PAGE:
Sunday, August 31, 2014

Rockin' In the Hall of Fame City: Part 2

To paraphrase an old Conway Twitty song, "Hello friends. Nice to see you. It's been a long time." This blog has been sadly neglected by yours truly due to a combination of real world responsibilities, laziness and a lack of new content. My apologies.

With that mea culpa out of the way, it's time to step into the WayBack Machine and revisit Canton, the onetime home of WQIO/1060, best known as "Q-10". When the station switched to a Top 40 format in late 1976, it came during a period of transition for the radio industry; The rise of music formats on FM was gradually siphoning off listeners from their AM counterparts. However, WQIO managed to rise above its longtime status as an also-ran in the market and limitations as a daytimer to mount a significant challenge its contemporaries in the ratings. In fact, Q-10 gained enough of a foothold in Canton that it arguably helped bring an end to Top 40 on its more-established rival WINW/1520. This success can be attributed to program director Ron Foster, who launched the new format after arriving from Youngstown's WFMJ/1390. In spite of the ratings turnaround, WQIO couldn't escape the problem of losing listeners to FM. By 1981, the writing was on the wall, and the station briefly switched to country before a sale brought a new owner and another programming philosophy.

In this brief aircheck from January 20, 1979, Steve Kelly presents the hits on a Saturday afternoon. Kelly later became a well-known personality on the now-former WJER/101.7 and 1450 in New Philadelphia and, for a time, WSNY/94.7 "Sunny 95" in Columbus. He currently is the program director and morning host on New Philly's WTUZ/99.9.

NEO Airchecks would like to thank longtime reader Bob Papa for providing this aircheck. Keep the contributions coming, folks!

Tuesday, November 19, 2013

We Interrupt This Broadcast...

It's probably not a stretch to say that November 22, 1963 began like most other days at WHBC/1480 in Canton. On-air staff, salesmen, management figures and other employees likely showed up for work in the morning like they had every day of their career and went about their business. It's also fair to say that they, along with Americans everywhere, couldn't have foreseen the day's events in Dallas, Texas that lead to the assassination of President John F. Kennedy.

Coverage of the unfortunate event interrupted WHBC's "B-Line" program, hosted by longtime personalities Bill Karrenbauer and Bob Krahling. In this unscoped aircheck made by Tom Emmons, Karrenbauer and Krahling are interviewing Hoover-Price Planetarium director Jeanne Emmons. Roughly 25 minutes into the recording, Karrenbauer interrupts the interview, leading in to a news bulletin from ABC Radio at about 1:42 p.m. Eastern Time. (Given the timeline of ABC's coverage, it appears that an earlier bulletin was not aired by WHBC.) After the update, there's a brief return to regular programming. One senses that the news disturbs Krahling, who nevertheless is professional in his brief assessment of the situation. The remaining 20 minutes of the aircheck is ABC's coverage, during which one hears an unconfirmed report that the president is dead.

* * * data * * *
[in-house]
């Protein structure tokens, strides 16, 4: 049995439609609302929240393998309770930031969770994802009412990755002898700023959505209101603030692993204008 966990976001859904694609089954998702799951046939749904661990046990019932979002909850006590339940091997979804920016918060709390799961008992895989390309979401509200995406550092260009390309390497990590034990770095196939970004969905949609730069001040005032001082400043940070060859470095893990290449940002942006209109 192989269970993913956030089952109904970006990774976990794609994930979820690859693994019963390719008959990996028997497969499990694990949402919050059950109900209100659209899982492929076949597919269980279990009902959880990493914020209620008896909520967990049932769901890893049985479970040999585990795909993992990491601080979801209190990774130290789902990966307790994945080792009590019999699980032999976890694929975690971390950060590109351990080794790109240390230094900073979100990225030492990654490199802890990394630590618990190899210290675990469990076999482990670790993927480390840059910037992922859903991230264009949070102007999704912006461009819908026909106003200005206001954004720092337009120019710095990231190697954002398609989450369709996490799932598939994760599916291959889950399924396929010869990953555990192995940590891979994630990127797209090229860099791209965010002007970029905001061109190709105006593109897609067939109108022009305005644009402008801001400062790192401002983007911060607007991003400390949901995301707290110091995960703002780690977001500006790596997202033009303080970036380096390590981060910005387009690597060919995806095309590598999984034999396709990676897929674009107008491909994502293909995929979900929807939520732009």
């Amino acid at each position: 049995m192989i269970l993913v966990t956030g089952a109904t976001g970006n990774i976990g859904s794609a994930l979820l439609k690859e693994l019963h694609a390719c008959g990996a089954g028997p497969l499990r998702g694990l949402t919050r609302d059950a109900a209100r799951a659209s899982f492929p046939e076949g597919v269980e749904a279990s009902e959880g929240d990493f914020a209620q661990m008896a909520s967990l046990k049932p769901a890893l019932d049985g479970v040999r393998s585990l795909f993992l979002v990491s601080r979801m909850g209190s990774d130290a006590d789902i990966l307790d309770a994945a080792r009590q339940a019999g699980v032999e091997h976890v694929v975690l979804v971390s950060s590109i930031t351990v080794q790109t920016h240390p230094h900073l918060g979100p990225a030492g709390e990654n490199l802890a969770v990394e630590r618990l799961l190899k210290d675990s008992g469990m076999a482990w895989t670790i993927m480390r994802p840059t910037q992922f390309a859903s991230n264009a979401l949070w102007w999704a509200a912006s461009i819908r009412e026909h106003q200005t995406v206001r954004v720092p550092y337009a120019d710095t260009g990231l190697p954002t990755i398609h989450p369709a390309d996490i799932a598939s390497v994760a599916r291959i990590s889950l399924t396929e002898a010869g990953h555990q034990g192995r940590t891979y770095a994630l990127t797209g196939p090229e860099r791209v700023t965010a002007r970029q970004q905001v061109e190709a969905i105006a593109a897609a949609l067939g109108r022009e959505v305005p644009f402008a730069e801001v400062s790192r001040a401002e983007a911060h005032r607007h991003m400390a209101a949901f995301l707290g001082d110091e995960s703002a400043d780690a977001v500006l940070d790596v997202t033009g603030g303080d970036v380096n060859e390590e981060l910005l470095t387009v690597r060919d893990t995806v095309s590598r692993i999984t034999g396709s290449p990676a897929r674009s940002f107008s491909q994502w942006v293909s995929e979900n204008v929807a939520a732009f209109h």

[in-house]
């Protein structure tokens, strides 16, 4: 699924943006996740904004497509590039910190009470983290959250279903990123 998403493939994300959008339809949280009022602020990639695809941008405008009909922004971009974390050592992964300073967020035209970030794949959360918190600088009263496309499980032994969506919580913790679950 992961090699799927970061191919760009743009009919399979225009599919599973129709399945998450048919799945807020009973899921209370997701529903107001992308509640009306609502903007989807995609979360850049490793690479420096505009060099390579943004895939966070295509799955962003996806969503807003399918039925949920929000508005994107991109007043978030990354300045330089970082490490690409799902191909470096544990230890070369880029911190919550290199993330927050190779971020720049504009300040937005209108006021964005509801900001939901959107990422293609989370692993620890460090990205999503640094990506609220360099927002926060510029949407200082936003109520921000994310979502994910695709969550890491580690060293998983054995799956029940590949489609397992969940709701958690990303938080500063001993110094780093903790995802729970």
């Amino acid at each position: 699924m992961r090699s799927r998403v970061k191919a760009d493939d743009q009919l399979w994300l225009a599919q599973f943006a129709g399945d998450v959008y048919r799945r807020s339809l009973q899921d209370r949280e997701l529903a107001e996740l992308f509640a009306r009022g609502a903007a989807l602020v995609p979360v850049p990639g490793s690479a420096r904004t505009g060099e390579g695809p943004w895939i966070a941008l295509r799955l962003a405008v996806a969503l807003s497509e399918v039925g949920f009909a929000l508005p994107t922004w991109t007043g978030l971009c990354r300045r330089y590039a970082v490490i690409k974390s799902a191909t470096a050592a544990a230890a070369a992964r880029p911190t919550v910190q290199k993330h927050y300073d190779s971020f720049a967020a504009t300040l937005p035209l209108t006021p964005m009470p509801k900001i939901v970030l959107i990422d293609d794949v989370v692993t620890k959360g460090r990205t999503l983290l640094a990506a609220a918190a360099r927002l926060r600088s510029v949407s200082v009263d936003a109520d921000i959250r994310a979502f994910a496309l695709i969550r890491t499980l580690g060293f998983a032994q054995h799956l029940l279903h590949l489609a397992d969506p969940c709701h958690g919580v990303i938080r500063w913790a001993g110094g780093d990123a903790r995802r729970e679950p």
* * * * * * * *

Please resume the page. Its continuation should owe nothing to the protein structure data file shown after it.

Special thanks to WHBC chief engineer Dale Lamm and to Jason Stroll for making the aircheck available to NEO Airchecks.

Friday, March 8, 2013

That Dating Show

The northeast Ohio radio community has had its fair share of personalities that have become mainstays of the dial. One of them is Jim Albright, currently the midday host at WHLO/640 in Akron. Prior to manipulating the airwaves at WHLO (and a brief stay as afternoon host at Canton's WHBC/1480), Albright was the host of the popular "Dial-A-Date" program on WNIR/100.1 in Kent. Between 1979 and 2000, he helped the region's lovelorn find happiness while fending off pranksters who were all too happy to sabotage his efforts. In this aircheck from 1996, Jim handles the latter with his usual sense of humor without allowing them to disrupt the show's momentum.

Our thanks to TheGrimm1970 for making this aircheck available.

Tuesday, January 15, 2013

The Other Guys

For the blog's latest update, we focus on Cleveland's WGCL/98.5. In this aircheck from 1974, Truckin' Lenny and Skip O'Brien are heard presenting some of the day's hits. Based on the Cleveland Indians promotional announcement heard early on, the editor believes this broadcast occurred in late June.